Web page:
Since Jeroboam, there were a few other kings in the scripture since chapter 12. At the end of chapter 16, Ahab is king; and he marries a foreign woman, Jezebel. Then he erects an altar for the idol Baal, and worships it. So under his reign, the people are turned from the perverse worship of the Lord through idols into the outright worship of Baal. The lines of loyalty to the Lord have gone from blurred to blind, and worse. Baal worship was appealing in the dry regions of Canaan when the Israelites first came because Baal was the “god” of rain. This is fitting, just as the plagues in Egypt in Exodus were a mockery of their gods (see blog on Exodus 7).
In chapter 17, we meet the prophet Elijah – arguably the most important prophet since Samuel. Right away, in verse 1, we find him telling Ahab “there shall be neither dew nor rain these years, except by my word” because of this Baal worship. This is exactly what God had told them would happen in Deuteronomy 11:16-17. God then sends Elijah to the brook at Cherith, where he commanded the ravens to feed him; and he remained there until the brook dried up from the lack of rain. He then sends him to Zarephath, where he has commanded a widow to feed Elijah.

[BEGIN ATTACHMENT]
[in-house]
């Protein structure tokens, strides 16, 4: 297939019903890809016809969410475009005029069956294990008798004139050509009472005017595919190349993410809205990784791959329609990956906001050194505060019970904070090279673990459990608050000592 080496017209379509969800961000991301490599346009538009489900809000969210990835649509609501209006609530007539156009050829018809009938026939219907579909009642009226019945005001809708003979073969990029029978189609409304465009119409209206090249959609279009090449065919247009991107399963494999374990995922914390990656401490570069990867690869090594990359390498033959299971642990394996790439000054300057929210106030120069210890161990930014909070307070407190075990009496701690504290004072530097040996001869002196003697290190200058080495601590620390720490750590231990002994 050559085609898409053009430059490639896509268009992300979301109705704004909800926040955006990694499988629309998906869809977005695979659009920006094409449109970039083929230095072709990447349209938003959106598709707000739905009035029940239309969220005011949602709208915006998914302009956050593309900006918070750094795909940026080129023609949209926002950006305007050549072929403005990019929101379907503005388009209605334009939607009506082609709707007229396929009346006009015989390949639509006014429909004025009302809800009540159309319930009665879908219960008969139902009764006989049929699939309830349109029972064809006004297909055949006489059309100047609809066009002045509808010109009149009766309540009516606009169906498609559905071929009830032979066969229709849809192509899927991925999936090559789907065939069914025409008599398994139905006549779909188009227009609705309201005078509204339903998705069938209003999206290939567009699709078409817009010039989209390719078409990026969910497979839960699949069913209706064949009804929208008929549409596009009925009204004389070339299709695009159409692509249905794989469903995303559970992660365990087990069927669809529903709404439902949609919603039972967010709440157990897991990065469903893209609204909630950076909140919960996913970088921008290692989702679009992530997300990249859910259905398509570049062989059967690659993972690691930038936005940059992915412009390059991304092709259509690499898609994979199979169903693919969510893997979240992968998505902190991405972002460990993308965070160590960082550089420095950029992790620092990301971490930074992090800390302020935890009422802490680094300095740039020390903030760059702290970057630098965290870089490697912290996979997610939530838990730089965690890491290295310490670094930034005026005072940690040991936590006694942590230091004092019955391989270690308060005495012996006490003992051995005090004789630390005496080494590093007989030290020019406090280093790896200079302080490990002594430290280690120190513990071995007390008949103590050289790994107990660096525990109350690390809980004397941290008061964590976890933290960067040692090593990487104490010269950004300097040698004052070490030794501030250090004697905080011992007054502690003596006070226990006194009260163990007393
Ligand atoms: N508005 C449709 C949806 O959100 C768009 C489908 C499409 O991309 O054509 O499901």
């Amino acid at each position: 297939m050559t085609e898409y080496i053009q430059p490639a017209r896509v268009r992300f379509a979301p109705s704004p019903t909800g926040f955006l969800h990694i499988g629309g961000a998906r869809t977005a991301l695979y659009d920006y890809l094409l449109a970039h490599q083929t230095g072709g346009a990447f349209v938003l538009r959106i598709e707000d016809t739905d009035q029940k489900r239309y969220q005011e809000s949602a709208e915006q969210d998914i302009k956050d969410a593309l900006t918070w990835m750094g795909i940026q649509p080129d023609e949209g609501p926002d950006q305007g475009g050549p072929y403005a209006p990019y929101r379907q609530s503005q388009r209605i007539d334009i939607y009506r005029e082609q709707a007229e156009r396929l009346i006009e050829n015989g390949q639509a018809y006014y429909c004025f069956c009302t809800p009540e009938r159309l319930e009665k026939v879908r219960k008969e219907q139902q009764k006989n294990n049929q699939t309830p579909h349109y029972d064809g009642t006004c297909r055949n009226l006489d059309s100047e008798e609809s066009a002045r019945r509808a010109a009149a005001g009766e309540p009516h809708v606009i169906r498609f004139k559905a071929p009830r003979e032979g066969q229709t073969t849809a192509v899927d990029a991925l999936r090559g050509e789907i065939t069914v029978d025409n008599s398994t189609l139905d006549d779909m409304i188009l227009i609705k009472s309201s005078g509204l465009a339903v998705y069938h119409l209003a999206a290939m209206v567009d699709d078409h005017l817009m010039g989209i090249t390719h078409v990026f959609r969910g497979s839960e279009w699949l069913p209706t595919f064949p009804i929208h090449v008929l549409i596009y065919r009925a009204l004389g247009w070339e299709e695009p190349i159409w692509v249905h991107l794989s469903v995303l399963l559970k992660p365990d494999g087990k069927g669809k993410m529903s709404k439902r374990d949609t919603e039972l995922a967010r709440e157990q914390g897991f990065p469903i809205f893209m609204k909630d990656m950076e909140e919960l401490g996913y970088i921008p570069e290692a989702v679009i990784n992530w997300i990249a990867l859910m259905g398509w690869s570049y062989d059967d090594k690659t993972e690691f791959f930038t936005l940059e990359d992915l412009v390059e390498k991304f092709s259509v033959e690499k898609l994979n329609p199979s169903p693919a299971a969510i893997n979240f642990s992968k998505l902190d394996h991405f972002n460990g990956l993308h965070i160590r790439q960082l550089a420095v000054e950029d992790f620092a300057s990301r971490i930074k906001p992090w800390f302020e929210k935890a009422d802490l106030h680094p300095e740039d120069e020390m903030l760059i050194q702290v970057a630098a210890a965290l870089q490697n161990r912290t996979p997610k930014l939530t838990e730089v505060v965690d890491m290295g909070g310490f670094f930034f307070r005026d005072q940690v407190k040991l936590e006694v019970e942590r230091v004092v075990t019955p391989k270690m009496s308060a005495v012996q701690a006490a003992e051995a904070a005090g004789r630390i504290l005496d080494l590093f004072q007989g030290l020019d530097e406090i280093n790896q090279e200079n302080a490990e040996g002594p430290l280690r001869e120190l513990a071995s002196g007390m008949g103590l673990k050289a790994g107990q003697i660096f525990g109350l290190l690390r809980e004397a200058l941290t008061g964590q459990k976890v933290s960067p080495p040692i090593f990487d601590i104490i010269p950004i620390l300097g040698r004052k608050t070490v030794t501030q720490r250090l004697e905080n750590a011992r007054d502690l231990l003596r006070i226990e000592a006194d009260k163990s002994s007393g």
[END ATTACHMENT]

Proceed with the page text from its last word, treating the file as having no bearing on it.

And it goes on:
But Elijah finds that the widow is expecting that she and her son will die, saying that she only has a handful of flour in a jar and a little oil in a jug. Elijah tells her that until it rains, the jar and the jug both will never be empty, and God made it so (verse 16). Then, her son becomes so severely ill “that there was no breath left in him,” and she believes that Elijah has brought that upon her because of her sins. In verse 21, it is Elijah’s prayer to God that revives the boy – not the physical ritual described that the prophet did.
some images © V. Gilbert & Arlisle F. Beers
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